Morrow's core argument:
Let America explore the rich reciprocal possibilities of the fatwa. A policy of focused brutality does not come easily to a self-conscious, self-indulgent, contradictory, diverse, humane nation with a short attention span. America needs to relearn a lost discipline, self-confident relentlessness—and to relearn why human nature has equipped us all with a weapon (abhorred in decent peacetime societies) called hatred.
I don't recall reading this essay when it first appeared, though I bought a copy of the special issue as a keepsake—a keepsake I recently discovered in my basement. I opened the magazine to the Morrow essay and was shortly appalled, though, of course, in the days following the 9/11 attacks, I remember being more than sufficiently upset, in the Morrow manner. Even today, if I concentrate my mind on images of innocent people throwing themselves from the Twin Towers, I can easily induce anger.
So I don't mean to single out Morrow for his intemperate words; he wrote at a particular, appalling moment, and he captured the fury most people felt at the time. But this fury explains why we should resist the urge to make believe that what the CIA did to some of its detainees, according to the newly released Senate report, reflects poorly on the CIA alone. Lance Morrow was wrong: A policy of focused brutality does, in fact, come easily, even to a self-conscious and self-indulgent country such as ours, if we allow the rage terrorists create in us to shape our behavior.
The lesson is obvious: The next time a group of Islamist terrorists succeeds in killing large numbers of Americans—and such an attack should be expected—it is important for those who are in positions of power (very much including the writers and commentators who shape popular thinking) to keep in mind that the goal of the United States is to neutralize the threat, and not to seek retribution for the sake of retribution. It is a terrible idea, both morally and practically, to allow hatred to shape counterterrorism policy, but that, I think, explains in part what happened at the CIA. In an atmosphere of comprehensive rage and loathing, bad ideas rose to the surface, and found their champions.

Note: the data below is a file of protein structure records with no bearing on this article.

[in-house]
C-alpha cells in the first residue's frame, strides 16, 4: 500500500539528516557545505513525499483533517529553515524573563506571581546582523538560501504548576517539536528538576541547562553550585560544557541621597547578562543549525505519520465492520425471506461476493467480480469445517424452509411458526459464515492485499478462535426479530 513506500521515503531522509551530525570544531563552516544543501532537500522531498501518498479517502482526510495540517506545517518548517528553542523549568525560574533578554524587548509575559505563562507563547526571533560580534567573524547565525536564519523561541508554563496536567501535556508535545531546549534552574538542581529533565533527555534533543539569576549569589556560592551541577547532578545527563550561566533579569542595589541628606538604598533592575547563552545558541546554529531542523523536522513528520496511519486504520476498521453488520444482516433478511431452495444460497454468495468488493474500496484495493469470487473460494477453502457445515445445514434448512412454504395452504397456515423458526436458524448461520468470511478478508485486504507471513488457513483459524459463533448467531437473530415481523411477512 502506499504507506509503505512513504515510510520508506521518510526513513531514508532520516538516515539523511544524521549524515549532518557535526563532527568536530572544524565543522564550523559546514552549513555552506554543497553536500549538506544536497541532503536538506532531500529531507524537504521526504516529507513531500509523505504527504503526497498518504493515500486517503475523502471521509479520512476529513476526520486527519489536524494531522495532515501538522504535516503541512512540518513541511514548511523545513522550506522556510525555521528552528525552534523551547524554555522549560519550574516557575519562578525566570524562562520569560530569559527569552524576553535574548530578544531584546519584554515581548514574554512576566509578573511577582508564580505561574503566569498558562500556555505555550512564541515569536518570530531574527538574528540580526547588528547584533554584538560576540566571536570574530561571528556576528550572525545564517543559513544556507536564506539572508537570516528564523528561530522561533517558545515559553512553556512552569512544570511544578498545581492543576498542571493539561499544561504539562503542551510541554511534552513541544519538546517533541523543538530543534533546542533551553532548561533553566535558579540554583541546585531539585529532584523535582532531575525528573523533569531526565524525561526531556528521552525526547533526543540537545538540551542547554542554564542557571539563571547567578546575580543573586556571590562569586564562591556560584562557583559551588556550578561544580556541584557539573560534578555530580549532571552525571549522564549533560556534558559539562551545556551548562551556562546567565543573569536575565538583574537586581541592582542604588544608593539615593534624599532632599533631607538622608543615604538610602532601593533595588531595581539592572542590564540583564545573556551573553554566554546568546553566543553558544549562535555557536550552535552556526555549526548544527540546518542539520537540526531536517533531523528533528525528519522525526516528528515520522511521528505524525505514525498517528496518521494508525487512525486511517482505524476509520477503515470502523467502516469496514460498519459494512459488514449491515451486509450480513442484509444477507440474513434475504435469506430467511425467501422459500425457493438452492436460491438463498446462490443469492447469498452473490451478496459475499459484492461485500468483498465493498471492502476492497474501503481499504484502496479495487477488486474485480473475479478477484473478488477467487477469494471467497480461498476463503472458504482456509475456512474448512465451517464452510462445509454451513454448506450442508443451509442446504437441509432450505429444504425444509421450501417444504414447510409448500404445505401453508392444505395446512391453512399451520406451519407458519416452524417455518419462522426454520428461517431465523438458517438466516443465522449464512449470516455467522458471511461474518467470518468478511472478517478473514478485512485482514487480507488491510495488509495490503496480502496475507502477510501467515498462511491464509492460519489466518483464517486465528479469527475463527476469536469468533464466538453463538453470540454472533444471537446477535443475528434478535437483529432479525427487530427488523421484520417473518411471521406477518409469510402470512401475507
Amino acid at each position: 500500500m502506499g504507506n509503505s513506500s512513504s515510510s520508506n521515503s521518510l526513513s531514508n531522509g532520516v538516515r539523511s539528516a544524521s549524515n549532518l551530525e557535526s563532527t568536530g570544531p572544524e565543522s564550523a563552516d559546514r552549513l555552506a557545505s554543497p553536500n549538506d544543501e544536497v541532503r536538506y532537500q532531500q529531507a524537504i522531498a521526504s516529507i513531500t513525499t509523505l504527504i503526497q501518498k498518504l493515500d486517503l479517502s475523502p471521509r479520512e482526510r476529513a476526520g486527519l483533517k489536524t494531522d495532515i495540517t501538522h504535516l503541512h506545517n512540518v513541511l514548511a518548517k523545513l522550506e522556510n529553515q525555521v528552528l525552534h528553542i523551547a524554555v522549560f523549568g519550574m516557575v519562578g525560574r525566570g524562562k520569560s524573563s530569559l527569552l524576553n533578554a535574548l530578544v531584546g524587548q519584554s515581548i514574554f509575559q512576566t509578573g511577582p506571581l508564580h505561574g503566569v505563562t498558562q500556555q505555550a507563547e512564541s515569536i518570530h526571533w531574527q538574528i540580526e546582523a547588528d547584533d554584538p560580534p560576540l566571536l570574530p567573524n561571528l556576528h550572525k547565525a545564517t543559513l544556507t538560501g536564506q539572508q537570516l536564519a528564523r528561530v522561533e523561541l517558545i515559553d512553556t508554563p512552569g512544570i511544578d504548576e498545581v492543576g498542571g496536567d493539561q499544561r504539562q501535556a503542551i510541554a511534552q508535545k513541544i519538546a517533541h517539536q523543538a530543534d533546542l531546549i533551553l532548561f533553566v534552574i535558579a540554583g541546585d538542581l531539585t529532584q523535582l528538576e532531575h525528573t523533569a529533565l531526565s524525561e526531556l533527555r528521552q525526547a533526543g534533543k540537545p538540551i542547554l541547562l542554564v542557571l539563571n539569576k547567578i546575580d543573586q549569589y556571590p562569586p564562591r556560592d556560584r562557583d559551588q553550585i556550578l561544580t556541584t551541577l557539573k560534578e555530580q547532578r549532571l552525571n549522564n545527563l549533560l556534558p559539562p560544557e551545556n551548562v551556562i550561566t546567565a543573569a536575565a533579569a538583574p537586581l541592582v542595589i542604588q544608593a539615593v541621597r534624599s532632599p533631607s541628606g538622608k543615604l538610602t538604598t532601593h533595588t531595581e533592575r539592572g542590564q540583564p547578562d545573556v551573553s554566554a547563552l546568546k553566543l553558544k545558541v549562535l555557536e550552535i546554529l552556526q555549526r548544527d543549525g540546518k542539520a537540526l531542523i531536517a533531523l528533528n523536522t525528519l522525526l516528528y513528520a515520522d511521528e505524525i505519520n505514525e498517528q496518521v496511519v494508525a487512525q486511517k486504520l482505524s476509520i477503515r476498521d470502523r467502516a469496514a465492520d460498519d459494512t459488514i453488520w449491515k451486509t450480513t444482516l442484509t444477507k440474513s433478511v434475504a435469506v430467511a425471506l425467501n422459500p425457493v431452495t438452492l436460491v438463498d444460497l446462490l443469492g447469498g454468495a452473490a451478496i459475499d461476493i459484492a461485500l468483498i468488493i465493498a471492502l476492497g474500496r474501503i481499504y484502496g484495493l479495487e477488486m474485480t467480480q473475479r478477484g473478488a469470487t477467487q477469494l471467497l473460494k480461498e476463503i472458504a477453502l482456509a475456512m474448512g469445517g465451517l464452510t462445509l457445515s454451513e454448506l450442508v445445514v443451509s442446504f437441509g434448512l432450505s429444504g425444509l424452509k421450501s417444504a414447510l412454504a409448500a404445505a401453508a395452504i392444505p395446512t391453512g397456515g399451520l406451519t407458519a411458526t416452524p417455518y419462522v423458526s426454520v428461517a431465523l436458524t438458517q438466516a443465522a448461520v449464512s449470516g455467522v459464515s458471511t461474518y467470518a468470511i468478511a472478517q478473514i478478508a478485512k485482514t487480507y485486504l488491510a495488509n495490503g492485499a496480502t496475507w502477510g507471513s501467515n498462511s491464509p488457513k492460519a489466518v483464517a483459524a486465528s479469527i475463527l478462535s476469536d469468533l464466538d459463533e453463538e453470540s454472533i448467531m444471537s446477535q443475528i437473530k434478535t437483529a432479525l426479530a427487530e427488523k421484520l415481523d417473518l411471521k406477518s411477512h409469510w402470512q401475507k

The other day I fell into conversation with a very smart congressman named Ted Deutch, a Democrat from Florida, about his minimum requirements for an Iran nuclear deal. Deutch, who sits on the House Foreign Affairs Committee, is—like a large number of Democrats—fairly-to-very dubious about the possibility of a true breakthrough with Iran, and fairly-to-very worried about the consequences of a bad deal. (On Monday, negotiators extended the deadline for a final deal until next July.)
Democrats such as Deutch will need to be convinced by the Obama administration that it hasn’t been outplayed by Iran. If an accord is eventually reached, and if Obama cannot convince the Democrats that he has delivered to them the toughest possible deal, then Congress will do everything in its power to undo the agreement. The Republicans, of course, are itching to subvert an Obama-negotiated deal, and Democratic support will be important to them as they make their case.
As I’ve written previously, I support a diplomatic solution to the challenge posed by the Iranian nuclear program because such a solution could theoretically achieve, without bloodshed, what a military strike might not achieve with bloodshed. But as I outline in this column, I don’t believe that either the diplomatic solution, or a solution that requires crushing sanctions and the credible threat of force, are overly likely to neutralize this threat. (And yes, it is a threat. An Iran with nuclear weapons would pose an acute challenge to pro-American moderates across the Middle East, and to the cause of nuclear non-proliferation, in particular in the world's most volatile region. And it would pose a genocidal threat to Israel; please see, in case you haven’t read it yet, John Kerry’s condemnation of Iranian Supreme Leader Ayatollah Khamenei’s recently tweeted nine-point plan for Israel’s destruction.)
(One more parenthetical: Of course the Iranian regime wants a nuclear capability. Iran is surrounded by enemies—imagined, in some cases, but real, in others—and it is completely rational for Iran’s leaders to want to deter these enemies with nuclear weapons. Its leaders see what happened to Saddam Hussein and Muammar Qaddafi, who didn’t have nuclear weapons. And these leaders also have pretensions of empire, by the way.)
The goal of a deal is to make it as hard as possible for Iran to reach the nuclear threshold. Deutch’s analysis focuses on three potential weaknesses. The first is the notion that any agreement to curtail Iranian uranium-enrichment activities would one day expire. “I worry about a time-limited deal, one which remains in place for a 10- or 15-year term,” he said. “What happens after that period? Does Iran then have a free path to a bomb?”